Friedel M.J.,Crustal Geophysics and Geochemistry Science Center |
Friedel M.J.,University of Colorado at Denver
Applied Soft Computing Journal | Year: 2013
Few studies attempt to model the economic feasibility of mining undiscovered mineral resources given the sparseness of data; and the coupled, nonlinear, spatial, and temporal relationships among variables. In this study, a type of unsupervised artificial neural network, called a self-organized map (SOM), is trained using data from 203 porphyry copper deposit sites across the world. The sparse data set includes one dependent variable indicating the economic feasibility, and seventy two independent variables from categories describing characteristics of mining method, metallurgy, dimensions, economics, and amount. Analysis of component planes reveals relations and strengths in the underlying SOM multivariate density function which are used to impute missing values. Application of the Davies-Bouldin criteria to k-means clusters of SOM neurons identified 14 regional economic resource units (conceptual models). A best subsets approach applied to median values from these models identified 20 statistically significant combinations of variables. During model fitting by the multiple linear regression technique, only four of the empirical models had variables that were all significant at the 95% confidence level. The best model explained 98% of the variability in economic feasibility and incorporated variables describing distance to natural gas, road, and water; and the total amount of resources. This model was independently validated by comparing predictions of economic feasibility at 68 mine sites not included in the training data. Eighty-four percent of the reported economic feasibility is correctly predicted with 8 false positives and 2 false negative. We demonstrate the application of this model to a permissive copper porphyry tract that crosses a portion of British Columbia and Yukon territories of Canada. The proposed hybrid approach provides an alternative modeling paradigm for translating estimates of contained metal into meaningful societal measures. © Published by Elsevier B.V.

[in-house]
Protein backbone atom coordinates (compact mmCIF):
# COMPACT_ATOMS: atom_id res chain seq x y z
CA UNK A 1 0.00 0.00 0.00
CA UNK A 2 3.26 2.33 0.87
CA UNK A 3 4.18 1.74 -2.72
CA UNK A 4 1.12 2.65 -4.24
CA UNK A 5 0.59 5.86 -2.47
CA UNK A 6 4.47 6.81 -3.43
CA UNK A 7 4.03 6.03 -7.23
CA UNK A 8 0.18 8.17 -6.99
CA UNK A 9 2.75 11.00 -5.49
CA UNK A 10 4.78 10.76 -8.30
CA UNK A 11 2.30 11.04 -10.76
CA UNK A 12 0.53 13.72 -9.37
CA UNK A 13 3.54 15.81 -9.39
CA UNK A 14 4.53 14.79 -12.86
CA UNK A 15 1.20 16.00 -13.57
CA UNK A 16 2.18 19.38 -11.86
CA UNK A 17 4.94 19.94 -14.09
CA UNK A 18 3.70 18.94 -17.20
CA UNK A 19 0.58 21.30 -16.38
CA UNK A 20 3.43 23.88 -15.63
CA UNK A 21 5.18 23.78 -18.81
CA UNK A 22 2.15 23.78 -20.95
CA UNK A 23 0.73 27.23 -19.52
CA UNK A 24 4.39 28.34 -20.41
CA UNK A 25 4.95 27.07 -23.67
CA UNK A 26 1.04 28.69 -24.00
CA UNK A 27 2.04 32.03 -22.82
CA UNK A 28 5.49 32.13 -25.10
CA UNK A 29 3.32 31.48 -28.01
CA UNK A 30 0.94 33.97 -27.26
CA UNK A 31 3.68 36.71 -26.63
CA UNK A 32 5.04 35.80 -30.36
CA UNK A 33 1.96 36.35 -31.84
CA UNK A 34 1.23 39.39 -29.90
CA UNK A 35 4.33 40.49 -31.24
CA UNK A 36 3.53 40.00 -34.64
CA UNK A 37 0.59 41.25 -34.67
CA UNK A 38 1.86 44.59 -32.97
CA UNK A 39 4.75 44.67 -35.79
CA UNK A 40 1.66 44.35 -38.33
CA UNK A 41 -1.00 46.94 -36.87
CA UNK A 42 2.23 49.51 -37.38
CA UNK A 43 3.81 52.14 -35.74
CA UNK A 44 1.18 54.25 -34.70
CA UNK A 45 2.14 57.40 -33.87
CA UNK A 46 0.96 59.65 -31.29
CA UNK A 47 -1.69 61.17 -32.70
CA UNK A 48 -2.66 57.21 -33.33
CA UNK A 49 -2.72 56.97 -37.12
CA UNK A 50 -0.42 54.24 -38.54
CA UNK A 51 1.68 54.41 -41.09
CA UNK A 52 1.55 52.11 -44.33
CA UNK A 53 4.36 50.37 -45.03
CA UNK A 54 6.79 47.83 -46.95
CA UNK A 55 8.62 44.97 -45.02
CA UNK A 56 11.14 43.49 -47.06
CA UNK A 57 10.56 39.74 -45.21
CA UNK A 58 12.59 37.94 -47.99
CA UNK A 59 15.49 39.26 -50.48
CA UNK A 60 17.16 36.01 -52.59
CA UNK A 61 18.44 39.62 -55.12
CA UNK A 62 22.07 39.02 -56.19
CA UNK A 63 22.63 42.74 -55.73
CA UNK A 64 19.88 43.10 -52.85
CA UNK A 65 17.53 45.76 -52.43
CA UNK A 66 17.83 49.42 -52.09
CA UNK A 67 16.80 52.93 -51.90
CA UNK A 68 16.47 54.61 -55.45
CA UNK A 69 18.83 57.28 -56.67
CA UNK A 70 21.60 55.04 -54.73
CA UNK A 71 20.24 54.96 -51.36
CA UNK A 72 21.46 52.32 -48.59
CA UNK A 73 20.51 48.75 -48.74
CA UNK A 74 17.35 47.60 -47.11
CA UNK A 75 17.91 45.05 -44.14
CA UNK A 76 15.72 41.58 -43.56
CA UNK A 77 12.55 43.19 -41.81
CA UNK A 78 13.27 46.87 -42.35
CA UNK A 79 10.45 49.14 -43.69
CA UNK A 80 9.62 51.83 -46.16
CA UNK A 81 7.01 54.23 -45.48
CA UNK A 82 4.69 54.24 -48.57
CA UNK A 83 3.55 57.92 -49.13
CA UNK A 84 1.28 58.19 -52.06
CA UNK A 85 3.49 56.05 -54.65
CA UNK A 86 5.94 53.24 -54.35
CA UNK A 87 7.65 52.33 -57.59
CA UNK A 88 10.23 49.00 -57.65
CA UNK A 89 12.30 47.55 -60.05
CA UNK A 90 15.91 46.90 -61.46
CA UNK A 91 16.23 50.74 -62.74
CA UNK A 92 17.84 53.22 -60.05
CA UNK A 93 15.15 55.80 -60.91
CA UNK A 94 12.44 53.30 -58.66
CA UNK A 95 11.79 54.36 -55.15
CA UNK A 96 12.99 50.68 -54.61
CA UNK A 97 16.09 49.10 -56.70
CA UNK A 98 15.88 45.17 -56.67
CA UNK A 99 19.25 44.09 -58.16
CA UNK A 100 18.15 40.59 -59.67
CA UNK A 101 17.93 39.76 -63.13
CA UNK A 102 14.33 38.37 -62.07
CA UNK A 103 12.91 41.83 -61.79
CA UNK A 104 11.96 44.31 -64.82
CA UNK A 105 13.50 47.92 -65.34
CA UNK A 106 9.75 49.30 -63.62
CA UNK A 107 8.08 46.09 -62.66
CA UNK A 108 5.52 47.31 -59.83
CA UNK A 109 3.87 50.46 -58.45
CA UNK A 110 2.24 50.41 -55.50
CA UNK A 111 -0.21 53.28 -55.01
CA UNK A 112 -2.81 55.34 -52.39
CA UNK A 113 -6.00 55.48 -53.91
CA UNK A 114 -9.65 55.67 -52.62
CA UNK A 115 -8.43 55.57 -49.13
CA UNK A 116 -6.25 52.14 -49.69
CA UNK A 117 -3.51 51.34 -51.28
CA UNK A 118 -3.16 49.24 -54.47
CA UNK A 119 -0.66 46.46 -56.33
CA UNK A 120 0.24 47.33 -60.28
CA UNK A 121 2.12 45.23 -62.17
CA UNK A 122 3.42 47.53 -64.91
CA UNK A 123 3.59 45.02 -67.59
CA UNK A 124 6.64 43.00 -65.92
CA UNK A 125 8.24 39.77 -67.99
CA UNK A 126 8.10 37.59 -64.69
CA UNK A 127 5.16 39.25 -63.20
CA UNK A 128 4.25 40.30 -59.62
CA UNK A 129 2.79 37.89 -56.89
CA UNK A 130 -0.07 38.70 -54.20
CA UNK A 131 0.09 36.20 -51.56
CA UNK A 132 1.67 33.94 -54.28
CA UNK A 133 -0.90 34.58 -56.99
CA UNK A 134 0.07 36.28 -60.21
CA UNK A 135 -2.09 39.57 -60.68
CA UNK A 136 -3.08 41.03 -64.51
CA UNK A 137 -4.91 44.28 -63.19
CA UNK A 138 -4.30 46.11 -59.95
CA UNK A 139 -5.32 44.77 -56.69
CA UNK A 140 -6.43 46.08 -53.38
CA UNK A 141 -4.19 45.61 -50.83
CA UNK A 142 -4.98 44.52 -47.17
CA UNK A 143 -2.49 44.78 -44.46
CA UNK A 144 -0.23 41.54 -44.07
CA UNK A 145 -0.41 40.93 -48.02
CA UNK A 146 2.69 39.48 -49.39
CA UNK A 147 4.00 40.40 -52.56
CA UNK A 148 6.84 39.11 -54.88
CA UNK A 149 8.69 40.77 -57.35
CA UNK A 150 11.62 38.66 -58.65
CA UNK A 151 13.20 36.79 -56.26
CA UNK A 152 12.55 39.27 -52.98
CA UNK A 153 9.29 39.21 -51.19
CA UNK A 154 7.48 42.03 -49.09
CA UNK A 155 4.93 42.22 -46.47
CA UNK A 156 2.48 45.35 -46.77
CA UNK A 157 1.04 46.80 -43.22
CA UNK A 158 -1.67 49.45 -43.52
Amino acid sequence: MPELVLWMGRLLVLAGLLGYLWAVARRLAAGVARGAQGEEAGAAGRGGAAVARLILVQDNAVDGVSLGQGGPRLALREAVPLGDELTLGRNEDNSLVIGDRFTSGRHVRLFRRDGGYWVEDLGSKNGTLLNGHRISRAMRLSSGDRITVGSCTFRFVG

Friedel M.J.,Crustal Geophysics and Geochemistry Science Center
Environmental Modelling and Software | Year: 2011